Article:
The Mail group, of course, has its own problems: it has been unable to sell its regional newspapers at a reasonable price, and the London Evening Standard is still haemorrhaging money. So it may not be in a position to offer a helping hand (which might conceivably take the form of a minority stake) to the Barclay brothers, even if it wanted to do so. And would the Barclays ever accept it? The deal would have to be done with the utmost delicacy. But the fact remains that, for all their brilliance as businessmen, they are new to the national newspaper business, and they undoubtedly face formidable challenges at the Telegraph Group. Last year's Daily Telegraph relaunch has certainly won them no new readers, and The Sunday Telegraph's more recent makeover may have mislaid a few, as I suggested last week. Do the Barclays have their own master plan for the future?
As we ponder that question, I will come down to earth with a particular conundrum: who should be the next deputy editor of The Sunday Telegraph following the appointment of Matthew d'Ancona as editor of The Spectator? (See right.) Mr MacLennan is taking a close interest in this matter. One candidate is his lunching and shooting companion Simon Heffer, who quite recently joined The Daily Telegraph as a columnist from the Daily Mail. Mr Heffer has been tirelessly eyeing up editorships and deputy editorships for a long time, and was upset not to be offered The Spectator. I have the highest regard for Simon as a columnist, and I am sure that he has many years of opining left in him. It would be a pity, though, to cast him in a role where he might be unhappy, and possibly make others unhappier still. I am confident that, with all his experience as a newspaperman, Murdoch MacLennan will not make the mistake of cruelly miscasting his new friend.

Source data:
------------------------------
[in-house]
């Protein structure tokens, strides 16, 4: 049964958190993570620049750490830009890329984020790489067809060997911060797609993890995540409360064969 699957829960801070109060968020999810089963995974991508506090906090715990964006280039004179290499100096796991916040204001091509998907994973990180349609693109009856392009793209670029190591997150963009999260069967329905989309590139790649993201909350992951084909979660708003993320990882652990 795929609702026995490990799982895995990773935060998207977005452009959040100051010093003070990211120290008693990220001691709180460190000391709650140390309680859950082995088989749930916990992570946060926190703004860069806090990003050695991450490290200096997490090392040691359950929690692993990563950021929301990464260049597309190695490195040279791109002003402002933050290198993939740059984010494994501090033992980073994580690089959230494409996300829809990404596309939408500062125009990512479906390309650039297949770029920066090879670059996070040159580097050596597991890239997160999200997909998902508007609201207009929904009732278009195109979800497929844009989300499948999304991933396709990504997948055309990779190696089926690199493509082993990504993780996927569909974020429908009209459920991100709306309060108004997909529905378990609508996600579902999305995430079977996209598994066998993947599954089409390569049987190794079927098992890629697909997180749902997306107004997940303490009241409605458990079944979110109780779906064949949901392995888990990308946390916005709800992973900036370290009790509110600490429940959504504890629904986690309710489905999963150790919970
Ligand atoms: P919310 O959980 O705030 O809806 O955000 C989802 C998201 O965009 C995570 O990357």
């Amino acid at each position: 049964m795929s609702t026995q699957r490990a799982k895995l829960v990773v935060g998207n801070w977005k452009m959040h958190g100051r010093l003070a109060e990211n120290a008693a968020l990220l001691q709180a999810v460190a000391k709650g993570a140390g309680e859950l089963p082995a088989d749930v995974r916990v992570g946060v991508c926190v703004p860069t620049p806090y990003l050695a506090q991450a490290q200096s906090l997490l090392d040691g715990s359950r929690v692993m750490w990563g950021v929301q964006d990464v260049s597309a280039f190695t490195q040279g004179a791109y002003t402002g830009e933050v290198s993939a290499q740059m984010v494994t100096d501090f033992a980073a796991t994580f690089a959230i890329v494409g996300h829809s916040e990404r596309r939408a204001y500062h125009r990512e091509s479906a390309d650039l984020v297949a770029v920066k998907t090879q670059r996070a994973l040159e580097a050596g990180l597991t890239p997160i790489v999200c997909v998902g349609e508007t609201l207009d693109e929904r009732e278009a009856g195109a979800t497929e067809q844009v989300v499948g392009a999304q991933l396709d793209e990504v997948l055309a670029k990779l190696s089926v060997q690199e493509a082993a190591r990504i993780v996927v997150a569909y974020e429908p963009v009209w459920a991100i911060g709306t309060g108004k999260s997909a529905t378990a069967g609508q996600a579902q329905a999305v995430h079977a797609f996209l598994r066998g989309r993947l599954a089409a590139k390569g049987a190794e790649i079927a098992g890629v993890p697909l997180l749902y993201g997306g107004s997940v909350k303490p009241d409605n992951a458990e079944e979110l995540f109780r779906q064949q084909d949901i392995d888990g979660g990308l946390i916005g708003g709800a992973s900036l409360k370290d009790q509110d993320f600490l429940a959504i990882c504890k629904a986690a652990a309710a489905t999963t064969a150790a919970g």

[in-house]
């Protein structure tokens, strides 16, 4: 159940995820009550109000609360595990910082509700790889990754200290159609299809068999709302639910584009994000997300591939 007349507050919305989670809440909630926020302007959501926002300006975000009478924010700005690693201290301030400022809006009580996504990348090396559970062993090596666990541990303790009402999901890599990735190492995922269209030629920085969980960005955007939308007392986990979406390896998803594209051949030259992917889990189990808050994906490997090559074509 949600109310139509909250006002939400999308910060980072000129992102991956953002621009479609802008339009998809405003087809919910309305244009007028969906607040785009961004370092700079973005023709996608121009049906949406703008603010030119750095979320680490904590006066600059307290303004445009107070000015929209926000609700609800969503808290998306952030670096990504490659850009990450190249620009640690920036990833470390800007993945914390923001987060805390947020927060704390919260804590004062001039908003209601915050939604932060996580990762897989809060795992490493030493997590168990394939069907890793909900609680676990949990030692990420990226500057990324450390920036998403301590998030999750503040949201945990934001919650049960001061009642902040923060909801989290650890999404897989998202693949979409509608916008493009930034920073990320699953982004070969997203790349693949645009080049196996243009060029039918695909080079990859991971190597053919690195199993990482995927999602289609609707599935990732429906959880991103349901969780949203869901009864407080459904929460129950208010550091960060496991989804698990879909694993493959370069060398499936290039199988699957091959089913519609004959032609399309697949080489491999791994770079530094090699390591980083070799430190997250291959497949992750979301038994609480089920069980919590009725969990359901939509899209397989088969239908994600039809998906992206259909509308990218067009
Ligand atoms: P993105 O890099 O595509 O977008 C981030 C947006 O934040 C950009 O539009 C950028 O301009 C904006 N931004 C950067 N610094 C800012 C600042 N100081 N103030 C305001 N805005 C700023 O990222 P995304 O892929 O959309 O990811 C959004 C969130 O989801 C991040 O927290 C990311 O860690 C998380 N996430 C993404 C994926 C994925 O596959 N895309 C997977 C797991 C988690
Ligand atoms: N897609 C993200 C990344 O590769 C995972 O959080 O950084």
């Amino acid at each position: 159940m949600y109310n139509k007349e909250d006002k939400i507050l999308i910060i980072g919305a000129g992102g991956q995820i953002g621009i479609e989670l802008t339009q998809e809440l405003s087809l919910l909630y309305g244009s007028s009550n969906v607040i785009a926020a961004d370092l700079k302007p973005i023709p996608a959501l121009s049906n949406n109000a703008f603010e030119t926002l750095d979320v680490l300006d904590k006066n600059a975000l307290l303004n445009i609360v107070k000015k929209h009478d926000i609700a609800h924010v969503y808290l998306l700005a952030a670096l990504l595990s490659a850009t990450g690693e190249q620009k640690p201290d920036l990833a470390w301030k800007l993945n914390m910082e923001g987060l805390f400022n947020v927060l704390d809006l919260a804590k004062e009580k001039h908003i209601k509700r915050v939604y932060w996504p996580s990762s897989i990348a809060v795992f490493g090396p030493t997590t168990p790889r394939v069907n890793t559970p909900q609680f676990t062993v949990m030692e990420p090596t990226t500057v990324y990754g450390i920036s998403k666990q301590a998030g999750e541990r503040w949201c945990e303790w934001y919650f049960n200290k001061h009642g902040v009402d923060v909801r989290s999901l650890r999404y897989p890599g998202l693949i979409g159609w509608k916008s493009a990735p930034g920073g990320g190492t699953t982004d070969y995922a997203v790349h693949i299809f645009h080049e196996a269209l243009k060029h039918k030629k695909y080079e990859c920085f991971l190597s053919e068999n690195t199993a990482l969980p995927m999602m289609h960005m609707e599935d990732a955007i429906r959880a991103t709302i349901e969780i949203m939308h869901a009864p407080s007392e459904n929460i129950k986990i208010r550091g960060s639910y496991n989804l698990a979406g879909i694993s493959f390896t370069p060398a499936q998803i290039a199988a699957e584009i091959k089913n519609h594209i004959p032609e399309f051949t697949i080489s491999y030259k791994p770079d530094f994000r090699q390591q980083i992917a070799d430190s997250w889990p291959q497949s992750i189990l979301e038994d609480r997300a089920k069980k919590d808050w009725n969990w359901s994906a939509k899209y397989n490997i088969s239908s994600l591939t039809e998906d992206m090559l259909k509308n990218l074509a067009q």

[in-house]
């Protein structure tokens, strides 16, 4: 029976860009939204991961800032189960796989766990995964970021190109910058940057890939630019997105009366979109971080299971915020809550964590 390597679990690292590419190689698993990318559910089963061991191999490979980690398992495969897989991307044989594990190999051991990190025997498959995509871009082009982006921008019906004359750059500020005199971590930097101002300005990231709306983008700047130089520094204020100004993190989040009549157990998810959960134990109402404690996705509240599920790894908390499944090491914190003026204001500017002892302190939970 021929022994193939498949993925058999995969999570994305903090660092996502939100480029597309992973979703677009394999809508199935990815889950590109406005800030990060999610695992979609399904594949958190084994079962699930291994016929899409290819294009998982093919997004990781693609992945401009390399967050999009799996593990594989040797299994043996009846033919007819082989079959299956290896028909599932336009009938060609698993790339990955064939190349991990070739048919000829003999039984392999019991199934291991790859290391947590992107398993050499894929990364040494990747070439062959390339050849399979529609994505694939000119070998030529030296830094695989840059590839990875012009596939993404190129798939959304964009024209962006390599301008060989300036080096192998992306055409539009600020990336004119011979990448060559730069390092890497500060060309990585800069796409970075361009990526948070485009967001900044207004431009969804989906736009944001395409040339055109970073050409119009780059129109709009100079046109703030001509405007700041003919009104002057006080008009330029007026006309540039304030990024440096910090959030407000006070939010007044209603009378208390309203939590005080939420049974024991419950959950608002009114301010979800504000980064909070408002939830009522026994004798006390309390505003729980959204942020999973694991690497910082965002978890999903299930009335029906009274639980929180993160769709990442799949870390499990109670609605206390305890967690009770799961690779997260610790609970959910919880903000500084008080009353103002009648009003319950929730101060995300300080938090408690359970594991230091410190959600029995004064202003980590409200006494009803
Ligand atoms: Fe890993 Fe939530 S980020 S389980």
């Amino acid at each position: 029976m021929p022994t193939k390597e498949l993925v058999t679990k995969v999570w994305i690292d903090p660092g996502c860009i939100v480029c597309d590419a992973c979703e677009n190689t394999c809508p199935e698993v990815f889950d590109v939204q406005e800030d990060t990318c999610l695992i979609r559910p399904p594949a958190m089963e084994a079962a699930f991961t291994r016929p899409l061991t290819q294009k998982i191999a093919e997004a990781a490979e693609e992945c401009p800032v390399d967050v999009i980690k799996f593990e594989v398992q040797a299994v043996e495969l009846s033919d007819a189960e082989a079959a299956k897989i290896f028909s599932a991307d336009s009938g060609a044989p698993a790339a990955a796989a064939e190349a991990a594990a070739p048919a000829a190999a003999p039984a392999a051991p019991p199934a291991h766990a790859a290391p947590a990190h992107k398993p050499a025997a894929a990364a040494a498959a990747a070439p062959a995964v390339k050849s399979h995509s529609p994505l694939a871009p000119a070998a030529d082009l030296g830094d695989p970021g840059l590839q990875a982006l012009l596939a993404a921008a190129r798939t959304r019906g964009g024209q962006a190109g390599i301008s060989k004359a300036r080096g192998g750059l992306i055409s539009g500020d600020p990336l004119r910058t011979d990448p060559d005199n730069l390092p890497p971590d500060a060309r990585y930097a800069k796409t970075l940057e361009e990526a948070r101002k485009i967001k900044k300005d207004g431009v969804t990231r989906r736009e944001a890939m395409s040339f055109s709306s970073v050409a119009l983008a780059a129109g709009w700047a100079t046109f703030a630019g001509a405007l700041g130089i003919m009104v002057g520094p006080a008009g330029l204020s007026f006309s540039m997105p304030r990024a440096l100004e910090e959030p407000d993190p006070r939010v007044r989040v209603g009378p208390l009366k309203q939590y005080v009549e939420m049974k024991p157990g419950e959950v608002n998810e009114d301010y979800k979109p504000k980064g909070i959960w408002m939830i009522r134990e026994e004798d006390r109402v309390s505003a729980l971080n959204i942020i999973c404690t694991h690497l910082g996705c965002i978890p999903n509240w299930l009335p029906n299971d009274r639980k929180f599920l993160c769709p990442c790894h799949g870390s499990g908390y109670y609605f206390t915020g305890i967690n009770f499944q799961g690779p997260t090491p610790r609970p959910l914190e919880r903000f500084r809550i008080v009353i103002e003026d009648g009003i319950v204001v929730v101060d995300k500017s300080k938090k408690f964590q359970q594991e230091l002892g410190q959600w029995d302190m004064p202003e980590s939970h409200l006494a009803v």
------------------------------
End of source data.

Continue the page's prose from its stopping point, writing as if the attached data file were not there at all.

Why I was very nearly wrong about d'Ancona
Two weeks ago I suggested that Matthew d'Ancona would be the next editor of The Spectator, though Andrew Neil, its chief executive, would prefer someone in his own image - more right-wing, less Establishment, go-getting, and preferably Scottish. Last week Mr d'Ancona was appointed.
I could therefore claim the credit of being right, and leave it at that. But I was very nearly wrong, for a few days earlier the job was all but offered to Quentin Letts, the Daily Mail's parliamentary sketchwriter and theatre critic. Mr Letts refused, mainly because he feared that Mr Neil would interfere too much. Mr Letts's name had been one on a shortlist of two agreed with Mr Neil by Aidan Barclay, who oversees The Spectator. The other was Mr d'Ancona's, so the job went to him.
The story does confirm my point - that Mr Neil did not want to appoint Mr d'Ancona. Whether he was really enthusiastic about Mr Letts (a larky, rather Establishment, liberal Tory) may be doubted, but he evidently preferred him to Mr d'Ancona. Now, as I predicted he would, he is singing Mr d'Ancona's praises. What a business. All that remains is for us to wish the new editor of The Spectator all the luck in the world. He'll need it.